Tony Gwynn Jr. could be the Dodgers’ starting center fielder

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Tony Gwynn Jr. was non-tendered by the Padres, but ESPN Los Angels reports that he may be good enough to start for the Dodgers:

As he prepared to leave baseball’s quarterly owners’ meetings, [Ned] Colletti said Gwynn’s speed and defensive ability were strong enough that if he can return to form offensively — he hit just .204 for the San Diego Padres last year — he could wind up as the regular center fielder, withMatt Kemp moving to right and Andre Ethier to left.

I don’t know what “return to form” means in DodgerLand, but Gwynn has hit just .244/.323/.314 in 1,054 plate appearances. He’s 28. What you see is what you get.

Which doesn’t mean he’s useless, of course. He’s got a great glove and he’s fast.  If he can pull off even a slight uptick from his career norms — if he can get just one extra flare a week, just one – a gork, a groundball, a groundball with eyes … if he can get a dying quail, just one more dying quail a week — he could be a useful starter.

Personally, though, I’d rather have Matt Kemp in center and a nice platoon in left involving Jay Gibbons and someone.

Video: Nolan Arenado throws out Ty Blach from his back

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Giants starter Ty Blach thought he had a one-out single in the bottom of the third inning of Wednesday afternoon’s game in San Francisco, but Rockies third baseman Nolan Arenado had other ideas. Arenado ranged to his left and dove. The ball began to skip away from him, but Arenado quickly re-grabbed the ball, spun around from his knees and whipped a throw across the diamond. He fell on his back like a turtle that had been flipped over as the out on Blach was recorded.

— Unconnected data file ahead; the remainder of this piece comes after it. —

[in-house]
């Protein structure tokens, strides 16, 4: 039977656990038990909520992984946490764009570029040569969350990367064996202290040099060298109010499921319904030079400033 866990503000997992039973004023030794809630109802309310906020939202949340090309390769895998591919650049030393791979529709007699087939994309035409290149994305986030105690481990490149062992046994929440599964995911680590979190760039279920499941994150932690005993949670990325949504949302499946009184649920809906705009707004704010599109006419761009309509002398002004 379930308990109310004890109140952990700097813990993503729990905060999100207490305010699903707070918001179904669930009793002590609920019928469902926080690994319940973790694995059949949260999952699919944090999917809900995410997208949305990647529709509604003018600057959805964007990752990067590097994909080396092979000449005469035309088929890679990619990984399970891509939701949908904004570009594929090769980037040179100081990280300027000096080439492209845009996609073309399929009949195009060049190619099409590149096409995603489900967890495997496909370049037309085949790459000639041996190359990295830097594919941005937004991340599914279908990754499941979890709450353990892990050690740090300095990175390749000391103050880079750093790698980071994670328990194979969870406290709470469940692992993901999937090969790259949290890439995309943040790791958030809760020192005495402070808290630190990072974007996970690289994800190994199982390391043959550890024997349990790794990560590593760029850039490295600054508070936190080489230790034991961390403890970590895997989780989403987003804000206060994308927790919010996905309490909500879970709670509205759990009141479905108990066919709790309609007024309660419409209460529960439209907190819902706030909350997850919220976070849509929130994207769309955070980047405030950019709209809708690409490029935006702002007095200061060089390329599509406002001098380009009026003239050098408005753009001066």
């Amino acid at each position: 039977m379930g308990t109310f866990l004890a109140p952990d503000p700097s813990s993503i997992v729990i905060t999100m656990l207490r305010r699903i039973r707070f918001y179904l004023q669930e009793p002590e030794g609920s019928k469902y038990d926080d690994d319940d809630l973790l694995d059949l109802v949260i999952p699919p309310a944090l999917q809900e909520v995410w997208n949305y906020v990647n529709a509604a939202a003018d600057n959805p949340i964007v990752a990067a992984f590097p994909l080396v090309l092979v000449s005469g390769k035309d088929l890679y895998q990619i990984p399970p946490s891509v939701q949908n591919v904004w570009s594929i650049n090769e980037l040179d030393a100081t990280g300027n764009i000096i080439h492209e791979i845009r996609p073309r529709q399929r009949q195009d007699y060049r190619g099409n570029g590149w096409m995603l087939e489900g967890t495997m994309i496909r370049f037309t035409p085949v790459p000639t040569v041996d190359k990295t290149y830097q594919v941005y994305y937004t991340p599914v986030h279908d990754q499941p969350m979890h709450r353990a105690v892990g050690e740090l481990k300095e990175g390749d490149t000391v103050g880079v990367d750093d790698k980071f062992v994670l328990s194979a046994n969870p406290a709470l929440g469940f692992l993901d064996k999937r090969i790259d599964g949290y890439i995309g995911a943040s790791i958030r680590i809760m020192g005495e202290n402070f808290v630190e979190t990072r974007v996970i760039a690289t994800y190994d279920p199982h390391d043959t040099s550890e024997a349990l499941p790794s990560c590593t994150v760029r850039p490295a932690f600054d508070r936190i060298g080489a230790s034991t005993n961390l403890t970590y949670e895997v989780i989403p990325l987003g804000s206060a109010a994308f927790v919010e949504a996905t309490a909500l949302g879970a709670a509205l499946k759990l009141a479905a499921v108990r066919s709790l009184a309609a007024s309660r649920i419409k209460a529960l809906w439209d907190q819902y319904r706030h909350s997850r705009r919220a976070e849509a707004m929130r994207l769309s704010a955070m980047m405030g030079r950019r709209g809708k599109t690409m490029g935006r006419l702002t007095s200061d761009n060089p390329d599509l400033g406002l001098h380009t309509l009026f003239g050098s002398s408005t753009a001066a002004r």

Arenado had also given the Rockies their 2-0 lead in the top of the first inning with a two-run single. He finished 2-for-4 with two RBI on the afternoon. On the season, he’s hitting .294/.346/.547 with 15 home runs, 61 RBI, and 50 runs scored in 348 plate appearances.

Report: Umpire John Tumpane pulled a woman from the edge of the Roberto Clemente Bridge

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Stephen J. Nesbitt and Steph Chambers of the Pittsburgh Post-Gazette have an enthralling report involving umpire John Tumpane. On Wednesday afternoon, prior to the game in Pittsburgh between the Rays and Pirates, Tumpane had finished a run and lunch. As he was crossing the Roberto Clemente Bridge just outside of PNC Park, he noticed a woman climb over the bridge’s railing above the Allegheny River.

Tumpane was worried and headed towards the woman. What began was an act of heroism. He started a conversation with the woman, who said, “I just wanted to get a better look of the city from this side,” and then said, “I’m better off on this side. Just let me go.”

Tumpane refused to let her go. He had his arms wrapped around her and spoke words of encouragement until police and paramedics arrived. As the woman was being put into the ambulance, Tumpane asked for her name and prayed for her. He said he hopes to reconnect with her before he leaves town for the next series. He called it an “interesting afternoon.”

The recap here doesn’t do Chambers and Nesbitt’s reporting justice, so please head over to the Post-Gazette to read the full story.

In a sport in which home plate umpires are some of the only ones wearing caged masks, it’s easy to forget that they are human beings, too. We curse at them for making calls that go against our teams, but they can be capable of greatness, too. Tumpane certainly showed that on Wednesday.